"any distribution other than bonds received by the Trustee upon the deposited property pursuant to a plan of reorganization or otherwise was to be sold and the proceeds credited to currently distributable funds.
"As originally drawn, the agreement provided that if any bond should be called for payment or should mature prior to final liquidation of the trust property, the Trustee was to credit any profit to currently distributable funds and hold the remainder for reinvestment. On August 30, 1933, respondent ruled that the trust was taxable as an association. Thereafter the agreement was amended to provide that the proceeds of bonds called for payment or maturing prior to liquidation if the trust should be credited in toto to currently distributable funds. On September 22, 1933, respondent ruled that in view of the amendment, the trust was no longer taxable as an association.
"The bonds eligible for deposit with or acquisition by the Trustee had to be obligations of the United States, obligations unconditionally guaranteed as to principal and interest by the United States, obligations of the Dominion of Canada or of a province thereof, obligations of corporations of which the earnings bore a specified relation to fixed charges, and whose business was principally transacted in the United States or Canada, or railraod equipment trust certificates. The Depositor was to review the bonds every three months to see if they still met these requirements and to notify the Trustee as to such issues as were no longer eligible. Thereafter no bonds of the ineligible class could be added to the trust fund, but the trustee was not required to sell such bonds as had become ineligible. Sales were to be made, as stated above, only when certified by the Depositor and an independent investment counsel to be necessary, to preserve the quality of the investment of the certificate holders. Investment counsel could be hired to perform the review as to eligibility if the Depositor decided to abandon this activity.
"On March 15 and September 15 of each year, the Trustee was required to distribute to the certificate holders an amount equal to the appropriate proportionate part of the currently distributable funds available for distribution as of the close of business on the last day of the preceding February or August. The sum distributable in respect of such interest was to be computed by dividing the currently distributable funds available for distribution by the number of certificates outstanding. Before making the distribution the trustee could withhold a sum estimated to be necessary to cover liability for taxes and assessments. All interest, profit and other income received by the Trustee was to be deemed to be income to the holders of the certificates and to be included in their income tax returns.
"The trust was to terminate on August 31, 1952. At any time prior to then, any certificate holder might present his certificate to the Trustee and receive his proportionate share of the then market value of his interest. Upon surrender of a certificate the Trustee was required to cancel it. The Depositor had the option to purchase any certificate so presented for conversion by paying a sum equal to the net amount payable by the Trustee, and upon such purchase become the absolute owner thereof.
"In order to pay the holders who should surrender their certificates for conversion, the Trustee was to draw upon currently distributable funds for that portion of the payment so allocable and for the balance was to use moneys held in the special one per cent conversion fund mentioned above. Should the amount thus available prove insufficient, the Trustee was to sell enough bonds to make up the difference.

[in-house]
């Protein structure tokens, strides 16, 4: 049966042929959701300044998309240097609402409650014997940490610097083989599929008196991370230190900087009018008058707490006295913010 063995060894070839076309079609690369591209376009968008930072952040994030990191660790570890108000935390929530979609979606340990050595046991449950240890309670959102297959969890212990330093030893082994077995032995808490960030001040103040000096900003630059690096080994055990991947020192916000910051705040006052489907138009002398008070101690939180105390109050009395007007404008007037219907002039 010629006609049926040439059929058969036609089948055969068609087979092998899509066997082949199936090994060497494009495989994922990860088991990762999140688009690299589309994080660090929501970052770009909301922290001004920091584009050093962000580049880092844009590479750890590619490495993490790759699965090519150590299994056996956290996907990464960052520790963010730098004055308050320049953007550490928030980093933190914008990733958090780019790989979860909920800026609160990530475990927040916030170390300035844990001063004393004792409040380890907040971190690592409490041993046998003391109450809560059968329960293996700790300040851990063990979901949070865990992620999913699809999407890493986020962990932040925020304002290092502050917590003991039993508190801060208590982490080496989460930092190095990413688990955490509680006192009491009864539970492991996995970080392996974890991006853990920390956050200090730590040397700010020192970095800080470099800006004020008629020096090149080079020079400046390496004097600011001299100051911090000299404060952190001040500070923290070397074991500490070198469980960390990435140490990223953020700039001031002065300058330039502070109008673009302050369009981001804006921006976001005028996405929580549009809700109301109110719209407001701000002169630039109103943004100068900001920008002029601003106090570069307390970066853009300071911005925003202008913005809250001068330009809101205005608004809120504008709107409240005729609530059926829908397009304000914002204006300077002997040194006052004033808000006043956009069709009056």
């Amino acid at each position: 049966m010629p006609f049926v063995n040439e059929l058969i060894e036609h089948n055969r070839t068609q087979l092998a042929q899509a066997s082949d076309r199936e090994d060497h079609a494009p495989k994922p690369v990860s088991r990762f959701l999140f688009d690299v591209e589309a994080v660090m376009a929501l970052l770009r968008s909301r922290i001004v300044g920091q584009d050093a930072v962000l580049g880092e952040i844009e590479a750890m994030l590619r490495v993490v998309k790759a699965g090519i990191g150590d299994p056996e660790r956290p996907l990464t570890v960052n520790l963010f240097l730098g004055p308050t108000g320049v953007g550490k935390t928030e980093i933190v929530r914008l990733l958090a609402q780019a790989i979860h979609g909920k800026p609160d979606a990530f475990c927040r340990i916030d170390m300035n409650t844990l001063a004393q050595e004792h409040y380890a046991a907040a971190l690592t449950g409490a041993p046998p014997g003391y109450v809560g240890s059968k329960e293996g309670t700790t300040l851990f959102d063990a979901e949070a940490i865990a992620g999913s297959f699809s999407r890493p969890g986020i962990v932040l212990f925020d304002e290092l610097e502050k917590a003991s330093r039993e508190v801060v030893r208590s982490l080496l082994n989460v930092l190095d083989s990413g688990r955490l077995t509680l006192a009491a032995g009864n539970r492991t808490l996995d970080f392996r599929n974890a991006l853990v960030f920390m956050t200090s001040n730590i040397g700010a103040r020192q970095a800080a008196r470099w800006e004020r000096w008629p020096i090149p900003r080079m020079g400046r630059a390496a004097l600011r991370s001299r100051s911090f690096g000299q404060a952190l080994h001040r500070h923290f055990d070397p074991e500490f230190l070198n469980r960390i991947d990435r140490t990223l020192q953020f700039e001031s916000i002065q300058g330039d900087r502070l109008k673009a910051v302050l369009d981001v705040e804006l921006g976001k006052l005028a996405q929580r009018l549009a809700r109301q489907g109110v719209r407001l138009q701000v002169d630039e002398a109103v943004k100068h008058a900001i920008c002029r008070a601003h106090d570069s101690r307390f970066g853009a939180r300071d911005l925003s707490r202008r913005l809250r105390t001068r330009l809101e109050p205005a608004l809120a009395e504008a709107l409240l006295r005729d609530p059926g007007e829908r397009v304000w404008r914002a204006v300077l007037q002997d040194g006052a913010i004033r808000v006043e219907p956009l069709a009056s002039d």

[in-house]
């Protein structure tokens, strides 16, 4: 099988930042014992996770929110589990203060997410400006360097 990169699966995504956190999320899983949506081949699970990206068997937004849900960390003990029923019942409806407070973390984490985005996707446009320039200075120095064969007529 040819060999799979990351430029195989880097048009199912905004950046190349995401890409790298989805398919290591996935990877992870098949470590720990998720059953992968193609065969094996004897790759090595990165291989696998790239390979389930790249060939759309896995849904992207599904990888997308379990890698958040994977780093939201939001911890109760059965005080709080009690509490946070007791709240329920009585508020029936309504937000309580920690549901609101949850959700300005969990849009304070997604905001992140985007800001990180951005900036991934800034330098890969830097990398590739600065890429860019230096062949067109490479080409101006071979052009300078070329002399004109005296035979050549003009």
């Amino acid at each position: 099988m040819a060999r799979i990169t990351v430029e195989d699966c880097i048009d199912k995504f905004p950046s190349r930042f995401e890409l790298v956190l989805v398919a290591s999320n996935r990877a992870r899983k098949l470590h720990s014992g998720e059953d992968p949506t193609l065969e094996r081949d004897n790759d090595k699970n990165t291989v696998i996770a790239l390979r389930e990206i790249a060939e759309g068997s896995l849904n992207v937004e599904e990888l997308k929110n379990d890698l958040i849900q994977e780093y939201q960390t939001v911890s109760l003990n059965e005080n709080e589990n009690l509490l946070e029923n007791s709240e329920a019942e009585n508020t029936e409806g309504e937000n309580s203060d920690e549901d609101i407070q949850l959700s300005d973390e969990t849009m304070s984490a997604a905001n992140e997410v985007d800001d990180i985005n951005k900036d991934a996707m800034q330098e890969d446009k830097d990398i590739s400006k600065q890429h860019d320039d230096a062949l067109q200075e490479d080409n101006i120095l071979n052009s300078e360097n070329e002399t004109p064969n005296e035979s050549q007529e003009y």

"The Trustee was to start liquidating the deposited property six months prior to August 31, 1952, but if the market were unfavorable it could defer such liquidation in its discretion. Final distribution was to be made equally and ratably among the certificate holders, after deduction of all expenses, taxes and charges.
"The Trustee was not to be liable for any action taken or omitted in good faith under the agreement. It was not required to prosecute or defend any action in connection with the agreement or otherwise which would in its opinion involve it in any expense or liability, unless security and indemnity were furnished it. It could employ attorneys, agents and investment counsel but was not to be liable for actions undertaken in good faith by their advice. It could reimburse itself for advances out of currently distributable funds, or if these should be insufficient, out of the conversion fund, or if that were still insufficient, it could sell a sufficient number of bonds. It covenanted and agreed that no person nominated by it to hold the deposited property should pledge, sell or otherwise dispose of the deposited property other than for the account of the trust. It was required to make written reports concerning the administration of the Trust whenever the Depositor should require. It was not to resign as Trustee for any reason.
"The Depositor could employ attorneys, agents, and investment counsel but was not to be held liable for acts done in good faith in reliance on their advice. It agreed that it would maintain its corporate existence so far as it was able for the duration of the trust and until final liquidation. It could assign all its rights under the agreement to another person, firm or corporation, provided the assignee assumed all its obligations under the agreement.
"The agreement was to be performed in the State of New York and construed by its laws. Nothing contained in the agreement was to constitute the certificate holders, the Trustee and the Depositor as association. One clause read: 'It is expressly understood and agreed by and between the parties hereto and each of them that it is their intention, by becoming parties to this Agreement, to create the relationship of Trustee and cestuis que trustent between the Trustee and the holders from time to time of Certificate and that such holders by virtue thereof hold no relation to the Trustee other than that of cestuis que trustent and hold such rights subject only to such obligations as are conferred or imposed upon them as such cestuis que trustent hereunder. The parties hereto and each of them hereby state that it is not their intention to create a partnership, an association, a bailment, or any form of legal relation other than that of a true trust.'